“We had one day off a week, and frequently we [lay restaurant workers] would join the monks for three-hour meditations.” He was deep in concentration on one such occasion when a voice filled the young man’s consciousness. “It wasn’t a physical voice, but it was so clear that it was as if the words were chiseled in the base of a Roman statue. They were: ‘Just this once, don’t do what you want to do, do what you know you should do.’ And I thought, ‘Well, that’s it. I don’t want to do this, but it will be good for me. It’s like going in the military.’ ” Only forever. Although he “didn’t really know what it meant to be a monk,” he says at the time he viewed the decision as a lifetime commitment.
What had he turned his back on? “I would have been an executive with IBM and made videos for them,” he shoots back the answer. “I would have had a green Jaguar and lived in Brentwood and everything.” It is easy to imagine this. Shadows of some other, corporate identity cling to the lean, balding clergyman. Although nuns in the Self-Realization Fellowship dress in saris, the monks forgo robes and instead wear trousers and short tunics reminiscent of the old Nehru jackets. Mitrananda’s are ochre, the rusty orange shade donned by those who’ve taken final monastic vows. His words are crisp and businesslike; his demeanor cordial and very polished. “We’re very busy people,” he said of the religious community. “For us meditation isn’t a luxury, but a necessity. Because if we don’t meditate regularly, we really feel the pressures — just the phone ringing and we deal with computers. We have to feed the cats and the dogs. We have to process the monthly bills. We do everything a householder does, pretty much. Also I go on international lecture tours.... I was in Rome last November, and there were a thousand people who’d come for a weekend class.”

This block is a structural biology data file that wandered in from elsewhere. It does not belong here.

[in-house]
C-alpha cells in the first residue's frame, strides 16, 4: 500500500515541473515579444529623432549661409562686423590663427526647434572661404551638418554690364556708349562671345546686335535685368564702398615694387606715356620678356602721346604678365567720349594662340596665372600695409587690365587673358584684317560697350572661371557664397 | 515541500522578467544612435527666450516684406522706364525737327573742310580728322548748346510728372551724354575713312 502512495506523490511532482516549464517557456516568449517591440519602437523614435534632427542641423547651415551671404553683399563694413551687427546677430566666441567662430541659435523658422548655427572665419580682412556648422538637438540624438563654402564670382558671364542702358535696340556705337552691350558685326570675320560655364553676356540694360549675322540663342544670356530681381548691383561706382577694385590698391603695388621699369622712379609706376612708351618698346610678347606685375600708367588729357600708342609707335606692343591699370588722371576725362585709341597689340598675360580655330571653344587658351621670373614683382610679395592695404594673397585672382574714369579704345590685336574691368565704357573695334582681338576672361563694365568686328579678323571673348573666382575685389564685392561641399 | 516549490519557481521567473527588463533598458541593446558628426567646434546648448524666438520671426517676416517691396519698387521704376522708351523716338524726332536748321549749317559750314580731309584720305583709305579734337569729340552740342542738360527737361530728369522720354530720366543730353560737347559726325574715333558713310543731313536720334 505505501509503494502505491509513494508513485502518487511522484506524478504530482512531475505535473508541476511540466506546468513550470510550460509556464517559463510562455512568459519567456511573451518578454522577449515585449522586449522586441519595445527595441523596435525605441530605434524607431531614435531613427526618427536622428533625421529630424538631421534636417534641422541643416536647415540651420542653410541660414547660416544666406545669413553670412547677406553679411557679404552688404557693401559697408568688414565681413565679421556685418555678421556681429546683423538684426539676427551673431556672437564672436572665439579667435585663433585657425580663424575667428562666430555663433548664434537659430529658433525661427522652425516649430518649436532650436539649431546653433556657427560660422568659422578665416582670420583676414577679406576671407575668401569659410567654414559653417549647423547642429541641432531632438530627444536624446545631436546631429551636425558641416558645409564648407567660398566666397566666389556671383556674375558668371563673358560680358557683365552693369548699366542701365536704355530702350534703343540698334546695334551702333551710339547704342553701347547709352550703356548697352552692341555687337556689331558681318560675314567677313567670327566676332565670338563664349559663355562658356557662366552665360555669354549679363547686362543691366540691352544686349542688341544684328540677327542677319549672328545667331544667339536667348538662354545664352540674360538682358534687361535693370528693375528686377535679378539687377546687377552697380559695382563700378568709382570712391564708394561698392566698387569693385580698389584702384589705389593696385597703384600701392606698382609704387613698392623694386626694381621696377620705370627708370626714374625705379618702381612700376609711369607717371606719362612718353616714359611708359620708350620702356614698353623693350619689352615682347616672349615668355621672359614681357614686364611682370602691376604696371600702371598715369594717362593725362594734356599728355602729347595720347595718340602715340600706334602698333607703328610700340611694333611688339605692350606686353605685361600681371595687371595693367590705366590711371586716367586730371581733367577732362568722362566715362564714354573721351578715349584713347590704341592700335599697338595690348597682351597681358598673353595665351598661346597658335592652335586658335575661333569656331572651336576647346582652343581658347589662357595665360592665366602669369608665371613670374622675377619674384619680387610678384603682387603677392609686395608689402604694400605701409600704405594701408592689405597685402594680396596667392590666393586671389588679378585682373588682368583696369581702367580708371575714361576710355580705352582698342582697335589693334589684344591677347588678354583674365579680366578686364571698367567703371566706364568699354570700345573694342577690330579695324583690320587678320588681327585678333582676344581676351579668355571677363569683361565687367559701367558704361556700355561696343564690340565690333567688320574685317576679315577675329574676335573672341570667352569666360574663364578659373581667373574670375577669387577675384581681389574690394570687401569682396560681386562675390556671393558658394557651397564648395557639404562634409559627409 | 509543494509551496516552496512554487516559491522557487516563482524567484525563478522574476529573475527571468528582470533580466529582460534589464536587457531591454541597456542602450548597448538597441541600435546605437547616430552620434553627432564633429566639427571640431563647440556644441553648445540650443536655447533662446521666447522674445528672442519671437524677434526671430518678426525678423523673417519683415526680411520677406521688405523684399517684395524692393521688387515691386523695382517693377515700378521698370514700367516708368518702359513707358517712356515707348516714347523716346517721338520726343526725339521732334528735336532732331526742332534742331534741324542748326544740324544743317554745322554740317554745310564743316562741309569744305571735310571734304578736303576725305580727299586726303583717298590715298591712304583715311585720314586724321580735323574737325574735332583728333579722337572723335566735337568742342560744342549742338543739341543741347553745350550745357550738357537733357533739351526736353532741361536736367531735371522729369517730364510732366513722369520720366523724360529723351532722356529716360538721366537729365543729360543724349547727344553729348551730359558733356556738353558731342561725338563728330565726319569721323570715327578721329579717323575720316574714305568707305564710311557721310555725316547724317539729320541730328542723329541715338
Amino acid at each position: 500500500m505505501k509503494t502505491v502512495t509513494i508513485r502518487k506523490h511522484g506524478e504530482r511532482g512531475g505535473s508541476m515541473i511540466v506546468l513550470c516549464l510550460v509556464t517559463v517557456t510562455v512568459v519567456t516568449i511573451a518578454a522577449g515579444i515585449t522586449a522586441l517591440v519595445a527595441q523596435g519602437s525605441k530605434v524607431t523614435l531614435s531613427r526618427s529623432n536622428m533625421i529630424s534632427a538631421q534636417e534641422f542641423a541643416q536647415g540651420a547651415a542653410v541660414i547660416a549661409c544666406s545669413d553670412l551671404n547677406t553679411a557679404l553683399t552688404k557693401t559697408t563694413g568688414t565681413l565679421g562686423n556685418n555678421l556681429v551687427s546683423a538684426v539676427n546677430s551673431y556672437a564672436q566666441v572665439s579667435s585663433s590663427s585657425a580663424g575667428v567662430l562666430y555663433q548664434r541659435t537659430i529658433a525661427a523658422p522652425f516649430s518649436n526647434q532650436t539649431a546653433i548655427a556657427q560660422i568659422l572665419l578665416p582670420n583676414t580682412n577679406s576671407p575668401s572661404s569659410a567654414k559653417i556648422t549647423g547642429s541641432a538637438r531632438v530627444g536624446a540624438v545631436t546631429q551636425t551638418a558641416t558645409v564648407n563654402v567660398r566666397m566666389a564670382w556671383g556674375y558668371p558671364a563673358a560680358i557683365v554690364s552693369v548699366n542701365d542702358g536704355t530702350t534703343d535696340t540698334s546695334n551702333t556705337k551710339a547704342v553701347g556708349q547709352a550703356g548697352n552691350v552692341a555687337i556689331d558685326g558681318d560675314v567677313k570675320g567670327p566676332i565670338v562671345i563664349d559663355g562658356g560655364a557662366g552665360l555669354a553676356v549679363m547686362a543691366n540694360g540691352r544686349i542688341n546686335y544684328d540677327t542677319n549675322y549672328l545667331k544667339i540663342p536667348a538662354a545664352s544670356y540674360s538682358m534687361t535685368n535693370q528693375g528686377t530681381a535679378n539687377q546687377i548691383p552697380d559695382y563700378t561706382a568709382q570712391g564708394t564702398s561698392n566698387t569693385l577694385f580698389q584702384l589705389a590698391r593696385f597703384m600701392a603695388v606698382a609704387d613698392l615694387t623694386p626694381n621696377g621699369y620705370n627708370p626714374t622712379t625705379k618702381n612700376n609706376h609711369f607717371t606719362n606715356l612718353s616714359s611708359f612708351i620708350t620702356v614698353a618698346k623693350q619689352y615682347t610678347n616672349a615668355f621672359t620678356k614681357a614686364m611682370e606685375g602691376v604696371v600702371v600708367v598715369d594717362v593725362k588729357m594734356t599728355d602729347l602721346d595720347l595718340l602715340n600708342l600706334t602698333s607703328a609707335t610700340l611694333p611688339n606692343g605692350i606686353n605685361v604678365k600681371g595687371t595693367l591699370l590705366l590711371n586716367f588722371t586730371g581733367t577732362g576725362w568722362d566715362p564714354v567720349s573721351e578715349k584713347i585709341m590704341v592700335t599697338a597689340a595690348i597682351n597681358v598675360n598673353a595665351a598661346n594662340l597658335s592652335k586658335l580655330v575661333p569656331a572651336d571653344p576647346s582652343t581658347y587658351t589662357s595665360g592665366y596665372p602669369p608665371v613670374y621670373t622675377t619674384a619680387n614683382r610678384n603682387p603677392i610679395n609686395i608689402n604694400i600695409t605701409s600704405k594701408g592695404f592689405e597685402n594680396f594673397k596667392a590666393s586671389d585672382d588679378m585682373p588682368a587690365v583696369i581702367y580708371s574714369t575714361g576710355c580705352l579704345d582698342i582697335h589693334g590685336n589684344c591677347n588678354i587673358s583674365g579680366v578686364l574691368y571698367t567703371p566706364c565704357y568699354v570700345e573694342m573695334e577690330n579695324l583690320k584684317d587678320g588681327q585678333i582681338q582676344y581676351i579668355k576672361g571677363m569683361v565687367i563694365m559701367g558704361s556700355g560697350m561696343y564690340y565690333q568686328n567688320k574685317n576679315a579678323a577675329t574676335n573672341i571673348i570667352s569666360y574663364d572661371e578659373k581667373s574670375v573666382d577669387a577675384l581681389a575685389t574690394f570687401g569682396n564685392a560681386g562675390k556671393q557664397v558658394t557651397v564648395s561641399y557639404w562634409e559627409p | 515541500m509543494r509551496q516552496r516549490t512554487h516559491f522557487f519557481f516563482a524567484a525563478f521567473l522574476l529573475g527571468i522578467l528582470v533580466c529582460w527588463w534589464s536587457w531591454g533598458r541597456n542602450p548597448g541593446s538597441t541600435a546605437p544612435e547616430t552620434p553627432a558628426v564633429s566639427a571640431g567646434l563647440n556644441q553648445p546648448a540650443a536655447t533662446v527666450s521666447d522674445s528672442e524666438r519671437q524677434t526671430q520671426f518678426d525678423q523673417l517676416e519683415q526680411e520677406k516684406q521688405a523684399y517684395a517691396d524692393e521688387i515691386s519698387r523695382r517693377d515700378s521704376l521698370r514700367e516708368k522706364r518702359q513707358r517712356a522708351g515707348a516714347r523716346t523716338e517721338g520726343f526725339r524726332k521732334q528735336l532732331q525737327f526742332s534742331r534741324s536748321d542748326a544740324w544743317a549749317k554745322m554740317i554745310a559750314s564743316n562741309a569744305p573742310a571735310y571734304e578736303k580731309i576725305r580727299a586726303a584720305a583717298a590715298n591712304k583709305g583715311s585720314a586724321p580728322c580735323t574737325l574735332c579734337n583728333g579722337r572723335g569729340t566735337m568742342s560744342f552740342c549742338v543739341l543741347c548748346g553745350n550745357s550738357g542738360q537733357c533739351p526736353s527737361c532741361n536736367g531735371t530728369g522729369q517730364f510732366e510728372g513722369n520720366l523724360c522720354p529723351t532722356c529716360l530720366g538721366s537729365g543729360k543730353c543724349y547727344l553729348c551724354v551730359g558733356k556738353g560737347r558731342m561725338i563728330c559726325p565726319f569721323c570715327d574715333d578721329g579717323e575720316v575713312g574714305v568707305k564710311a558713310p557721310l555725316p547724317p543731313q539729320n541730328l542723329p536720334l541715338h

About 45 men and women now live full-time at the Encinitas ashram. “We have hundreds of thousands of members, but only about 250 monks and nuns,” Mitrananda says. “It’s a very small percentage.” The seaside group includes a dozen nuns and 20 or so monks, who live and eat in separate quarters. “Yogananda believed in the strict segregation of the sexes. So we keep talk to a minimum, strictly about business. There’s no social or personal exchanges.”